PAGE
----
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Posted: August 4, 2009
New NSF award funds polymer nanocomposites research
(Nanowerk News) Eric Cochran, an associate scientist at the U.S. Department of Energy’s Ames Laboratory, has received a National Science Foundation CAREER award, the organization’s most prestigious award for junior researchers.
The NSF CAREER award recognizes researchers who exemplify the role of teacher-scholars through outstanding research, excellent education and the integration of education and research. The five-year, $475,000 award will support Cochran’s research work in Iowa State University’s chemical and biological engineering department. Cochran will explore a new class of self-organizing block copolymer nanocomposites based on polymer-tethered clays.
“I am excited and honored that the NSF has chosen to support this research through the CAREER award,” said Cochran. “This is an important opportunity to explore a unique system of materials with potential for enormous impact in the field of polymer physics. Through this grant, I will also be better able to share my enthusiasm for research with teachers and students throughout Iowa.”
At Ames Laboratory, Cochran is part of an interdisciplinary research team that is integrating polymers and nanoscale particles to create self-assembling materials for use in solar cells and hydrogen fuel cells. The work is funded by Ames Laboratory’s seed funding program, which supports new interdisciplinary collaborations between Ames Lab scientists and junior researchers at Iowa State University.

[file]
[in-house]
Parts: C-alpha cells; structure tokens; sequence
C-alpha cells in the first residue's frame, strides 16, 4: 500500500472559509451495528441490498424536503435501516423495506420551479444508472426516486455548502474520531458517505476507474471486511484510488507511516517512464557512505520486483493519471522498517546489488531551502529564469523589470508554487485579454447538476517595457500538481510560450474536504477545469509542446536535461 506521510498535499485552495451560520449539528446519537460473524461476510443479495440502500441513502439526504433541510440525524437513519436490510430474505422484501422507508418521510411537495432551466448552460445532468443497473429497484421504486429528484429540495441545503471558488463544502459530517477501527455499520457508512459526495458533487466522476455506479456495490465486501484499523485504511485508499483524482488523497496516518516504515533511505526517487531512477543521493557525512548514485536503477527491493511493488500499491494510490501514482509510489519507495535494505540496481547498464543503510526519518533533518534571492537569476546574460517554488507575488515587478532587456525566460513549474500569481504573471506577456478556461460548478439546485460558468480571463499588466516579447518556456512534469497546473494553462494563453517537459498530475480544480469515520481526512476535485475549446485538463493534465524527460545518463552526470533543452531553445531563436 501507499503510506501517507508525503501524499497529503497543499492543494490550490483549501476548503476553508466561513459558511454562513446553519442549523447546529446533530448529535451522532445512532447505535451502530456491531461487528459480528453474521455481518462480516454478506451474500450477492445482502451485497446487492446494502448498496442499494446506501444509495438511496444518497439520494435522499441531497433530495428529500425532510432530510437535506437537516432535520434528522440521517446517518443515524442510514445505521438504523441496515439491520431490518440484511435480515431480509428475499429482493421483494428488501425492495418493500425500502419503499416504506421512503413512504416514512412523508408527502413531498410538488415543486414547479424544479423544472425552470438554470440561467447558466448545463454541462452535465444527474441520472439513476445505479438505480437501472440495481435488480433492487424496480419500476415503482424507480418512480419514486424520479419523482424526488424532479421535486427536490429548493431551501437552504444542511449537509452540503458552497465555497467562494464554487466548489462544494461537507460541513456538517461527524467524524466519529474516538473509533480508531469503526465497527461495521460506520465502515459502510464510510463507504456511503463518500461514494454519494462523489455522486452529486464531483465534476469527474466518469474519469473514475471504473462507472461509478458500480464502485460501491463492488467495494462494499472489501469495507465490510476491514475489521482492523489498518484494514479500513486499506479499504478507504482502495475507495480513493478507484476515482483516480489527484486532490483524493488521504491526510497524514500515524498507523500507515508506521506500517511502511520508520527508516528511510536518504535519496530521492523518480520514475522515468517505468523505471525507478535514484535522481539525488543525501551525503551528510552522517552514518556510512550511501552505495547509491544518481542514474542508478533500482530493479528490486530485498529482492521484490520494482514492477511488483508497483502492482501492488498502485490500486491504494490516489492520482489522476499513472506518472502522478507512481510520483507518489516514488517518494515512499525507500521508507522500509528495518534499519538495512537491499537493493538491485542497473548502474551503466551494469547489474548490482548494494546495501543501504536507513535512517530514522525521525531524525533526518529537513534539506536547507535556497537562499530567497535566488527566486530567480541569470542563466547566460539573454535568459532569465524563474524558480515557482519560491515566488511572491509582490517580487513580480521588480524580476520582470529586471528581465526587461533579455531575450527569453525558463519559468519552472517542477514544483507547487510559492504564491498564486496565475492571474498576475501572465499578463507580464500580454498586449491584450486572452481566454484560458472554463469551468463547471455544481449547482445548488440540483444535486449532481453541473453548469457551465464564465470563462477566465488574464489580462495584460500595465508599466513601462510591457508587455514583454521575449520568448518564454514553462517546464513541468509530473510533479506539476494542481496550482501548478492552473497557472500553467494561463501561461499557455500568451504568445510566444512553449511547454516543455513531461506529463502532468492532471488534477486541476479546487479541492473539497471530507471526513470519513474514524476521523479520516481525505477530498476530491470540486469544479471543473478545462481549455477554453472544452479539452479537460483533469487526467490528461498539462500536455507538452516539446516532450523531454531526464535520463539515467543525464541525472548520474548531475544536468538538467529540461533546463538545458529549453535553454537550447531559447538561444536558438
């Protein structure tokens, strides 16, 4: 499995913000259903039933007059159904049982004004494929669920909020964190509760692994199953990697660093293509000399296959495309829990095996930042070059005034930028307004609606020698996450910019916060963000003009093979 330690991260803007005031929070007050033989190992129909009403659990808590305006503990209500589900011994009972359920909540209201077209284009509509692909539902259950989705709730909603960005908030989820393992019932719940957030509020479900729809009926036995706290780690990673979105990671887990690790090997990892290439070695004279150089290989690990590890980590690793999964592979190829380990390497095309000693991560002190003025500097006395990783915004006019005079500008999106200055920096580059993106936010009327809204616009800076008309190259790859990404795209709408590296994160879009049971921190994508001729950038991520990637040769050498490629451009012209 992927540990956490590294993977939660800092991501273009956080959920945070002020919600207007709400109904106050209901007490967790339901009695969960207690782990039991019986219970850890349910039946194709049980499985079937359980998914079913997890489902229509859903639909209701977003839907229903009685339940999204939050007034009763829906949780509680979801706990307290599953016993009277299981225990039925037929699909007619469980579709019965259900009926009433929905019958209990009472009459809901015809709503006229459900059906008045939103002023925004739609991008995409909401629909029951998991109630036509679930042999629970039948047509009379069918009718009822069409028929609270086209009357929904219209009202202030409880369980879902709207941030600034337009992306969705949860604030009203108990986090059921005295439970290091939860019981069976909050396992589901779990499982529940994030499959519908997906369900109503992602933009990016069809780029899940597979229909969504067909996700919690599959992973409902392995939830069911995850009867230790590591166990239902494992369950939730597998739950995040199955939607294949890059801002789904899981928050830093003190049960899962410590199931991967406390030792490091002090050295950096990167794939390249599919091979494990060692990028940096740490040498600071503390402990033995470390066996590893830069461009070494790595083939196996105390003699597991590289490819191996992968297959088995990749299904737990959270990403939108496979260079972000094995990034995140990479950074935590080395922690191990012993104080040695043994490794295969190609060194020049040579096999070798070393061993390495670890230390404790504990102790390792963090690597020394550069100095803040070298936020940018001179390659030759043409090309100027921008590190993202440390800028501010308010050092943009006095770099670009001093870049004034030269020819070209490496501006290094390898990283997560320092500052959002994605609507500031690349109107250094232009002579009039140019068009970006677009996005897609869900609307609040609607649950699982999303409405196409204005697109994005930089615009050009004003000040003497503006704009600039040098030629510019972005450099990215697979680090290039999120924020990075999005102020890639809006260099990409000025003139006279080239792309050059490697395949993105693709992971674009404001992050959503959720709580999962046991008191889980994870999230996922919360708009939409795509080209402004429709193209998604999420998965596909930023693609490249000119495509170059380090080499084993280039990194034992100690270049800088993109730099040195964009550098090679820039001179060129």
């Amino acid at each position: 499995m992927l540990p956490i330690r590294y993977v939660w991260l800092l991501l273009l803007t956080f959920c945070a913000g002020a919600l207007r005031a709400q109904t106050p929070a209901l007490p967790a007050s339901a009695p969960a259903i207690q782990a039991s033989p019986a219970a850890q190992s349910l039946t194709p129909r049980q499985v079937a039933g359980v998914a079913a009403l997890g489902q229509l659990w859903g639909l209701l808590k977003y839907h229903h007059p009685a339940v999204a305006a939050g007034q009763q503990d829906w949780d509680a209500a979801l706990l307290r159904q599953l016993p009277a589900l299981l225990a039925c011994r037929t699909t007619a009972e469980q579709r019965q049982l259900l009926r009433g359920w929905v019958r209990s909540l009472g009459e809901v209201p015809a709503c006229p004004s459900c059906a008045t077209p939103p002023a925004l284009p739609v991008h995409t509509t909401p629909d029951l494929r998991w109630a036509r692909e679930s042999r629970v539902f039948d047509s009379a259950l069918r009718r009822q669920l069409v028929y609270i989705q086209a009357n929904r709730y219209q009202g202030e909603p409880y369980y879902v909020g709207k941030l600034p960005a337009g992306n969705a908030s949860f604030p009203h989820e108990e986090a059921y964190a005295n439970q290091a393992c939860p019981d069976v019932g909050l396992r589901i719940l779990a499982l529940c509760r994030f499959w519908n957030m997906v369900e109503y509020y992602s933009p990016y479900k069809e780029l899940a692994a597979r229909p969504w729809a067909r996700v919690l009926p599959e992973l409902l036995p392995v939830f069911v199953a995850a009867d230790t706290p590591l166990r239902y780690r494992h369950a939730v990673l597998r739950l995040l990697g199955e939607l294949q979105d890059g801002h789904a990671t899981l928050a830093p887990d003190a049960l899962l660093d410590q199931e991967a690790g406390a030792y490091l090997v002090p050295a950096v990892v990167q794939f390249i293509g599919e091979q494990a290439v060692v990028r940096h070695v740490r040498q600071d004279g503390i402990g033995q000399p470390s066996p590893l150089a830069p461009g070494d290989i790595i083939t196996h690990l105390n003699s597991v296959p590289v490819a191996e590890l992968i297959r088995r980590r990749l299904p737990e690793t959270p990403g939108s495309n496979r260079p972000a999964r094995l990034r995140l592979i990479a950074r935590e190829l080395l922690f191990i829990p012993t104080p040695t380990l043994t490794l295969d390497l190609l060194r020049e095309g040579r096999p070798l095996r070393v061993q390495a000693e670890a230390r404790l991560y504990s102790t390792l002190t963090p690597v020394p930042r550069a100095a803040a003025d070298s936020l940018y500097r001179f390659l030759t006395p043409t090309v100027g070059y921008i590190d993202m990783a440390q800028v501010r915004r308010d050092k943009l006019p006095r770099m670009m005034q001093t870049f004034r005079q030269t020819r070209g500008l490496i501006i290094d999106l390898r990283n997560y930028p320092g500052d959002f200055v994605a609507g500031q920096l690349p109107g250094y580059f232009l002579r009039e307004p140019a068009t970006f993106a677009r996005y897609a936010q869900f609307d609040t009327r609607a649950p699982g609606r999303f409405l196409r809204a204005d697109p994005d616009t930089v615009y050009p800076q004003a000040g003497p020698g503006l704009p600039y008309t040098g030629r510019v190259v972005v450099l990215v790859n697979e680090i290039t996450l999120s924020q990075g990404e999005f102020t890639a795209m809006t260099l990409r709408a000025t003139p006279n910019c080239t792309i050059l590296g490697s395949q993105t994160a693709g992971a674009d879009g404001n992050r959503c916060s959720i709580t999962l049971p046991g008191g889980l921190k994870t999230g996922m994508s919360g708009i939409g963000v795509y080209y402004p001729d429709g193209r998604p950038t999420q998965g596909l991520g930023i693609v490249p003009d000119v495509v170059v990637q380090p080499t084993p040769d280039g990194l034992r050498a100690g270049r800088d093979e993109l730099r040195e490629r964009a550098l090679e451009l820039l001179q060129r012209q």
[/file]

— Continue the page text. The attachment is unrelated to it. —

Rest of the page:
Cochran, who is an ISU assistant professor of chemical and biological engineering, earned a doctoral degree in chemical engineering from the University of Minnesota in 2004. While at the University of Minnesota, he received a graduate research fellowship from the National Science Foundation. In 2006 he was selected for the ISU Camille and Henry Dreyfus New Faculty Award, and in 2004 he received the Frank J. Padden Jr. Award for Excellence in Polymer Physics from the American Physical Society.